menceau, "Tiger of France," was
casting about for a new head to the
institution. It was to Foch that he
offered the post.
"Perhaps," suggested the future
generalissimo, "you have not heard
that my brother is a priest."
"I don't care a d - - n about that."
exploded the premier. You will
make a good director that's all that
I care."
German Plunge Stayed.
In 1911 General Foch left the war
school and re-entered actual service
as commander of a division and later
of the 20th corps. He was on leave
with his family when the pistol shot
of Sarajevo roused a continent to
war. He hastened back to his com
mand, and the 20th corps was de
tailed to protect the town of Nancy
where, after years of waiting and
incessant application, there came his
opportunity to give answer for the
defeat of France in the Franco-Prussian
war. Joffre summoned him to
the command of the ninth French
army on the Marne. In the stress
and tumult of the fighting he was
told that his son and his son-in-law
had given their lives for the tri
color. But his immediate concern
was to stay the German plunge
toward Paris. Jn those September
days it seemed that the Prussian
boast was near to fulfillment.
"My men are exhausted!" reported
one of his generals.
"So are the Germans." answered
Foch. "You will attack."
Allied Command Taken.
From his record on this field there
came to Foch the splendid recogni
tion of appointment as grand com-mand-er
of the legion of honor. He
was given the task of co-ordinating
the efforts of the French, British and
Belgians between the Oise and the
sea. To his tact and genius is ac
credited the success of this important
project. Thereafter he collaborated
with the British command in the bat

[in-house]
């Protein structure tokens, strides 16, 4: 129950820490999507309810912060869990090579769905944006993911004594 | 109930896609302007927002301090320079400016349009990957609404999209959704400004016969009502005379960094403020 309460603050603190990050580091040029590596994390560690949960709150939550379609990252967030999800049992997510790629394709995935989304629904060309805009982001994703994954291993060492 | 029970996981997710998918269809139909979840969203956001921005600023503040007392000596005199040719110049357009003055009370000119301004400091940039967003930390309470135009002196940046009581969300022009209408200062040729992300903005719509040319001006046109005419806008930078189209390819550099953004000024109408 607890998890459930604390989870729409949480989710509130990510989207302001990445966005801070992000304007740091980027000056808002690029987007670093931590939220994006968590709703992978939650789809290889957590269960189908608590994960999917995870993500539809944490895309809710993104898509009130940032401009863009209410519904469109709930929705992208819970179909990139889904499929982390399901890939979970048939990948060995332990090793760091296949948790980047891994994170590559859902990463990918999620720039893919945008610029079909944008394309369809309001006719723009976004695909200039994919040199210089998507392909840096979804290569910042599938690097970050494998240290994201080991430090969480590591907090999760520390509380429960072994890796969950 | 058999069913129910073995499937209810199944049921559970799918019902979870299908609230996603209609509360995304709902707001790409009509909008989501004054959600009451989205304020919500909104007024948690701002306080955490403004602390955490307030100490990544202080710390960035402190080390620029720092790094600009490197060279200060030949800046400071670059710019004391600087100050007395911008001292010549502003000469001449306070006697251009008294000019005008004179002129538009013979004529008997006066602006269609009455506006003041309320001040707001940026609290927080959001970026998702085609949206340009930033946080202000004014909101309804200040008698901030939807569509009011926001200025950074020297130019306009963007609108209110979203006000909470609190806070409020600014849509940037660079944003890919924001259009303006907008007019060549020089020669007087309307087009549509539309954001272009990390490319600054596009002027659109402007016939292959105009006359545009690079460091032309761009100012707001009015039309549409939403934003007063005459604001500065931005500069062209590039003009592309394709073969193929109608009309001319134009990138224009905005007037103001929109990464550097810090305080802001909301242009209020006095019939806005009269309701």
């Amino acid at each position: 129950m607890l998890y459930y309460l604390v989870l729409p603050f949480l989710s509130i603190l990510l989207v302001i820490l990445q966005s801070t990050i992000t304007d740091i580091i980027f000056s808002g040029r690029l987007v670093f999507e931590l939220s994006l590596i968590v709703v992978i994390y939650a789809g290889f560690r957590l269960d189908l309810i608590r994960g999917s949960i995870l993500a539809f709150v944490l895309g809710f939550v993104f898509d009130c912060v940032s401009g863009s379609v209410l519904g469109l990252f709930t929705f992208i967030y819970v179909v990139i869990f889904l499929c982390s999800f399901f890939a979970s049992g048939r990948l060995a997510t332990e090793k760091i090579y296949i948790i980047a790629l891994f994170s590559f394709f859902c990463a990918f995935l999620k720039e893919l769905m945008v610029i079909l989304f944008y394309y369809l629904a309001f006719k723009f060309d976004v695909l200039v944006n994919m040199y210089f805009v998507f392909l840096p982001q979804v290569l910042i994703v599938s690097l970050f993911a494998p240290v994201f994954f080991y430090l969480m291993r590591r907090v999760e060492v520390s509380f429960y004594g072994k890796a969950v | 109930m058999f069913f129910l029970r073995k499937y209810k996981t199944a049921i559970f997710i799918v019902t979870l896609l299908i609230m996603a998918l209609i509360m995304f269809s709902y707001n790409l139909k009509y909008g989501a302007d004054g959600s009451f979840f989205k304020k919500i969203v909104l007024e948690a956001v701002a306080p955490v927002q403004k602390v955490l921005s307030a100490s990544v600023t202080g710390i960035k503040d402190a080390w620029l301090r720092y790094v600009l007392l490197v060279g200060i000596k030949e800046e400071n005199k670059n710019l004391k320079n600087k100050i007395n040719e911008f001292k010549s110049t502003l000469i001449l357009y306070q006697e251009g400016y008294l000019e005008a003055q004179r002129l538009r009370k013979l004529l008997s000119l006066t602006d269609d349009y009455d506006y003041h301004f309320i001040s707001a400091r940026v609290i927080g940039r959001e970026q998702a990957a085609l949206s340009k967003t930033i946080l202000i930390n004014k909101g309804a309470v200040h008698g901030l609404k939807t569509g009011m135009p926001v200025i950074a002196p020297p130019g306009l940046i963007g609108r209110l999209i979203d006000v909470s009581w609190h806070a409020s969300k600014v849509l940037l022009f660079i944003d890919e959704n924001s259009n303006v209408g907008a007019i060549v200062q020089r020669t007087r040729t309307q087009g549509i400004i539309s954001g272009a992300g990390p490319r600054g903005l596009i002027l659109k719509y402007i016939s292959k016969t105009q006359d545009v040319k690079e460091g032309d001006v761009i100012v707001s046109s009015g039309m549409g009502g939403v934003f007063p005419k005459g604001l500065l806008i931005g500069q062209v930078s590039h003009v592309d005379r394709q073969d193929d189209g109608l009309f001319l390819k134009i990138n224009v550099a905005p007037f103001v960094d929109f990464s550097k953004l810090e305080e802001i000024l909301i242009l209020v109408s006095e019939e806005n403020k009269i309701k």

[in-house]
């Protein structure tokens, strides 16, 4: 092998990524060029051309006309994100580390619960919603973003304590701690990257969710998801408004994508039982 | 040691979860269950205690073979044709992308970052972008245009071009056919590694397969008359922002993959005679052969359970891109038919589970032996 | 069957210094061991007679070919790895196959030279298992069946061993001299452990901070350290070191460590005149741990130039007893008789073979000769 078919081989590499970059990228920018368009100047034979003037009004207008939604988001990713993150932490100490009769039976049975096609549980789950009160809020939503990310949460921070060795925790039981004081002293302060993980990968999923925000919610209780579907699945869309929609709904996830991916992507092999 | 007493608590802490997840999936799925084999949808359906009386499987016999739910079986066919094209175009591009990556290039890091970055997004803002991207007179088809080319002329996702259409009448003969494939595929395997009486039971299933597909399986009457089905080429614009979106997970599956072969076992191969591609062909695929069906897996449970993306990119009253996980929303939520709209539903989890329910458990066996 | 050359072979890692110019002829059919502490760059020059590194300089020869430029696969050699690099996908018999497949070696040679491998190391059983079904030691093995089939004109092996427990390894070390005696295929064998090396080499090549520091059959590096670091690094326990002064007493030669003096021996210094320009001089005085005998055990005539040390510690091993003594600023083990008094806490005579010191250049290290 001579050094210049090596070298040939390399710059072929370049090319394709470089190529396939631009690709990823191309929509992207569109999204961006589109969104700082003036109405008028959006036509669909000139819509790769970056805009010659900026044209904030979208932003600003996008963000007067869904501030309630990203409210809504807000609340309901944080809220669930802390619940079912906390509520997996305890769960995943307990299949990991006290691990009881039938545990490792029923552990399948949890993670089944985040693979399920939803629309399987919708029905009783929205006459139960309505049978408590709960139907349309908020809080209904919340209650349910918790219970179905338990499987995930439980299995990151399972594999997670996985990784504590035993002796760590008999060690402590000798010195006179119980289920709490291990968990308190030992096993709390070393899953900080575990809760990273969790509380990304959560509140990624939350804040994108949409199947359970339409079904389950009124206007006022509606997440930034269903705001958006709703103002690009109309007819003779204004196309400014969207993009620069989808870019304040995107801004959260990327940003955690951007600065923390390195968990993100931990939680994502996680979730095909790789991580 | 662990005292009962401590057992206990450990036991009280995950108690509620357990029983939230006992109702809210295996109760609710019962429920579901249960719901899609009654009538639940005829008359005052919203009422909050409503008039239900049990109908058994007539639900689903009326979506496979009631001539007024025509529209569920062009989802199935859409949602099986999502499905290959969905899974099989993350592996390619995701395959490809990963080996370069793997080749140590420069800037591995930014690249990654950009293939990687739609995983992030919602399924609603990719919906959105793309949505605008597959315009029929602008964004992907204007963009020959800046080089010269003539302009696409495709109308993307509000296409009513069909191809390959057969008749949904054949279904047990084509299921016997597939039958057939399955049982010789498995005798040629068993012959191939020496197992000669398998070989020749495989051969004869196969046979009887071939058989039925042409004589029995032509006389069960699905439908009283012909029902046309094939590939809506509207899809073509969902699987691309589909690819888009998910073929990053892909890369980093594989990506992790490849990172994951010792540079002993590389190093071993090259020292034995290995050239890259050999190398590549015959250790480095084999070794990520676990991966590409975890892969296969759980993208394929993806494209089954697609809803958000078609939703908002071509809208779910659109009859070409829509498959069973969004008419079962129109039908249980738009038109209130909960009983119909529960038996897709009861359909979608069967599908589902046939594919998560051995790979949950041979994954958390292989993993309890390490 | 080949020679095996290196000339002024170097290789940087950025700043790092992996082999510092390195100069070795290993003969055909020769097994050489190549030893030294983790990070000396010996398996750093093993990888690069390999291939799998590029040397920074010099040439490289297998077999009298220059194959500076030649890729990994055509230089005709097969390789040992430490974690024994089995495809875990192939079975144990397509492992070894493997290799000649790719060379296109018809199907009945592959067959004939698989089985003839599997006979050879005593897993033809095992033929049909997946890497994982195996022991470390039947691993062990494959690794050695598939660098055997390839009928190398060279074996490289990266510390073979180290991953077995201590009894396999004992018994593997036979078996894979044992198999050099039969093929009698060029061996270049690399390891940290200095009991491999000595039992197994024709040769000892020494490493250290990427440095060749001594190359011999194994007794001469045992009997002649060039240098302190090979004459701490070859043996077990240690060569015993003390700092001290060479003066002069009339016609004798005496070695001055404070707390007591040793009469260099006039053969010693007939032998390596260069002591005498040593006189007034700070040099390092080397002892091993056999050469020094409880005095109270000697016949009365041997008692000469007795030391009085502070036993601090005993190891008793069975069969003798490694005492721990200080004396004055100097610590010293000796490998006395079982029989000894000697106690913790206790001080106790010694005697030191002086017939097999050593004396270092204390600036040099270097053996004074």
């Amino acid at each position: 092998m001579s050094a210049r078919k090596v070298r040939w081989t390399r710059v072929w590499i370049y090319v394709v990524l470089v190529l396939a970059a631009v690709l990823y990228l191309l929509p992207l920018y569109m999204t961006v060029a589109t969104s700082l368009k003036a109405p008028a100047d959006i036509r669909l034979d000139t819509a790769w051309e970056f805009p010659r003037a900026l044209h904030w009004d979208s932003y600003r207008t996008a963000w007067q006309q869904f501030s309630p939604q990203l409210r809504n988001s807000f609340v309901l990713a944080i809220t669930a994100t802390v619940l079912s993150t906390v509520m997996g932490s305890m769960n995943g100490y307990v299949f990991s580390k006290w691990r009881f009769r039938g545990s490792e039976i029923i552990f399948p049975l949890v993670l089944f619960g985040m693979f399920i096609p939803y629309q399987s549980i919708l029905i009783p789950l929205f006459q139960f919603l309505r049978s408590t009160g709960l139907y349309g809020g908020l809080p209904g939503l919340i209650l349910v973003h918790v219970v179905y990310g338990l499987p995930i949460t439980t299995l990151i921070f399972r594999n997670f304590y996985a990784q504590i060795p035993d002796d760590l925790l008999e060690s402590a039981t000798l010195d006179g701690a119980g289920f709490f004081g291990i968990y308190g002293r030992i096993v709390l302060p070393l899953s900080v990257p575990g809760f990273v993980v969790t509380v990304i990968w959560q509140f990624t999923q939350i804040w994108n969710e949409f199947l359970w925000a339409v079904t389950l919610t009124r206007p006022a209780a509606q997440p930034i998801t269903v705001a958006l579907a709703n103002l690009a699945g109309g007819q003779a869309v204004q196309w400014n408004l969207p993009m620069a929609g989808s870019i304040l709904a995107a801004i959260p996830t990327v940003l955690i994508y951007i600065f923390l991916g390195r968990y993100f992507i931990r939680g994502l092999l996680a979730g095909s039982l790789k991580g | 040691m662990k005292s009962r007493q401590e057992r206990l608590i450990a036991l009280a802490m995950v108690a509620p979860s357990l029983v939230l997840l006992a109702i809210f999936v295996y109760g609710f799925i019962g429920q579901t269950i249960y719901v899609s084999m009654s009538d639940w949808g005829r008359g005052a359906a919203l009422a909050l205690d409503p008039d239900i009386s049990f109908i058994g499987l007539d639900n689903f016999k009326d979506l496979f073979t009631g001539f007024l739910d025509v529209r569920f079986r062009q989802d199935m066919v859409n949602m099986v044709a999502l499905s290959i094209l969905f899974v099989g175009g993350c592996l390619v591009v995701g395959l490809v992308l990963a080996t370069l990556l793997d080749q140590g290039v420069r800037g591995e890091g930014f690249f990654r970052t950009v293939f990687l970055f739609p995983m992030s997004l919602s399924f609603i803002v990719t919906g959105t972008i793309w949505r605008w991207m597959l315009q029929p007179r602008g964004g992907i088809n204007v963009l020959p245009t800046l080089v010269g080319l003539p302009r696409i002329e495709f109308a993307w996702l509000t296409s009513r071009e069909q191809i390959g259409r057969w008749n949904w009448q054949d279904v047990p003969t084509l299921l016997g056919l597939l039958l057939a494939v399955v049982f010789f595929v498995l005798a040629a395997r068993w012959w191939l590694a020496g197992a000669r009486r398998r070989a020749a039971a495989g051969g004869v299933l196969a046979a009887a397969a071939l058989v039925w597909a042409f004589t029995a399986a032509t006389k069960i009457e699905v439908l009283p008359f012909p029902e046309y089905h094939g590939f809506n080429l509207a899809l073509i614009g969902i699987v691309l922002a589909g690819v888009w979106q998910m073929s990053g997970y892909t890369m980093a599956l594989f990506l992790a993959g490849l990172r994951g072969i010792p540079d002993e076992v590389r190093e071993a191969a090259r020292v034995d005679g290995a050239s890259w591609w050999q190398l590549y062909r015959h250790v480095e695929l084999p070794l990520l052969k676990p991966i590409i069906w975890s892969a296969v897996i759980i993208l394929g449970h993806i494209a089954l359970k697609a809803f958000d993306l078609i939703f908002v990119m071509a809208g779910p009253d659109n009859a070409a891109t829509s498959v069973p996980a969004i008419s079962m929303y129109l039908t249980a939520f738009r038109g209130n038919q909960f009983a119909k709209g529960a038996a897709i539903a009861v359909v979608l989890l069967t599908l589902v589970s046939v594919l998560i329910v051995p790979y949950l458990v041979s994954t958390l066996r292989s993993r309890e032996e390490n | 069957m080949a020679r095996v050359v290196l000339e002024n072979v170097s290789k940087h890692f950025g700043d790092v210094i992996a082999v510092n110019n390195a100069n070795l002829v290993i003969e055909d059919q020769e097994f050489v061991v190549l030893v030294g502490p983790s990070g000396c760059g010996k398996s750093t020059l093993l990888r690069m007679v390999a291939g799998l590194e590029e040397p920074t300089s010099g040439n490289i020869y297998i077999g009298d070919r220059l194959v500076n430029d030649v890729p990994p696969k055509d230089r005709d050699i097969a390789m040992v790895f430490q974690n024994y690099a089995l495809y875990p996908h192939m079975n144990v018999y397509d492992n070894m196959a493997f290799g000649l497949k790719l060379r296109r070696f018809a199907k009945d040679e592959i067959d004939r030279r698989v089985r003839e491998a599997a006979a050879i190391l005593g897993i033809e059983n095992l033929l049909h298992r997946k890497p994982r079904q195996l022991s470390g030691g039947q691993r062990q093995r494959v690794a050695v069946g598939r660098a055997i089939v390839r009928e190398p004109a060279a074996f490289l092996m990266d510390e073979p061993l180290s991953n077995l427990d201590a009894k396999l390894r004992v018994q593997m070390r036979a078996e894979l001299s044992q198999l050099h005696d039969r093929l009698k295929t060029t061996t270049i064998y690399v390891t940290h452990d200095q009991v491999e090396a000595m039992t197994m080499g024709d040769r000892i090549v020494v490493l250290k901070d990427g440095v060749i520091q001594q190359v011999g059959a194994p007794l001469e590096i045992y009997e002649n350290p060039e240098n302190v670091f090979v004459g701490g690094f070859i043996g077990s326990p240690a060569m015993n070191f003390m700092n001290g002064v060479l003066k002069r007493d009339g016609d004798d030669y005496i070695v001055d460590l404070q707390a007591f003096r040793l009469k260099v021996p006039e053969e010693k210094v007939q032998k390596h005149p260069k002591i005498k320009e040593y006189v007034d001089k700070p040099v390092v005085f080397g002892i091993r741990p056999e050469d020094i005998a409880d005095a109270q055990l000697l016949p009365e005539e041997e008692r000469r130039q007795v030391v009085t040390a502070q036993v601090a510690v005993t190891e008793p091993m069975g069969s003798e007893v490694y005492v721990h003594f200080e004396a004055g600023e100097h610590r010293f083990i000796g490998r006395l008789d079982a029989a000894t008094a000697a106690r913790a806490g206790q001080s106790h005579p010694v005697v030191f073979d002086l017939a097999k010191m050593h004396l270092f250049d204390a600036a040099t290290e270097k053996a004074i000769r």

tle of the Somme and served as
tactical advisor to Joffre. being made
chief of staff in May. 1917.
His mission to Italy followed in
September, when he induced the
Italians to maintain their stand.
Upon his return he headed the inter
allied war council at Versailles. Bv
this time there was a wide demand
among the allied leaders for his ap
pointment to the supreme command,
but the suggestion was not acted
upon until British reverses were suf
fered in March, 1918.
On March 26, 1918, the descendant
of Pyrenees' wool dealers became
generalissimo of all allied forces on
the western front literally the man
of the hour, but actually one who
had devoted a lifetime to preparation
for fitness.' It was he who directed
the defensive campaigns. In April and
May. that held the frantlo ferocity of
the Germans until the Americans en
tered in force. The rest is well
known history. On Auaruct 7. 1918.
Foch was made marshal of France.
Again and again, with superb con
fidence and Judgment, he pounded
the wavering German lines now
with ths Amerloan troops, with the
British, with the French. Within six
months he had forced the end of the
war and the German signatures to ths
Aberdeen Men See Foch.
ABERDEEN, Wash., Nov. 30. (Spe
cial.) Thirty Aberdeen veterans, In
full overseas equipment, including
packs and trench helmets, attended
the reception for Marshal Foch at
Centralia tonight. The Aberdeen dele
gation was led by Pat McNamara,
commander of the Aberdeen legion
post. Among the harbor delegation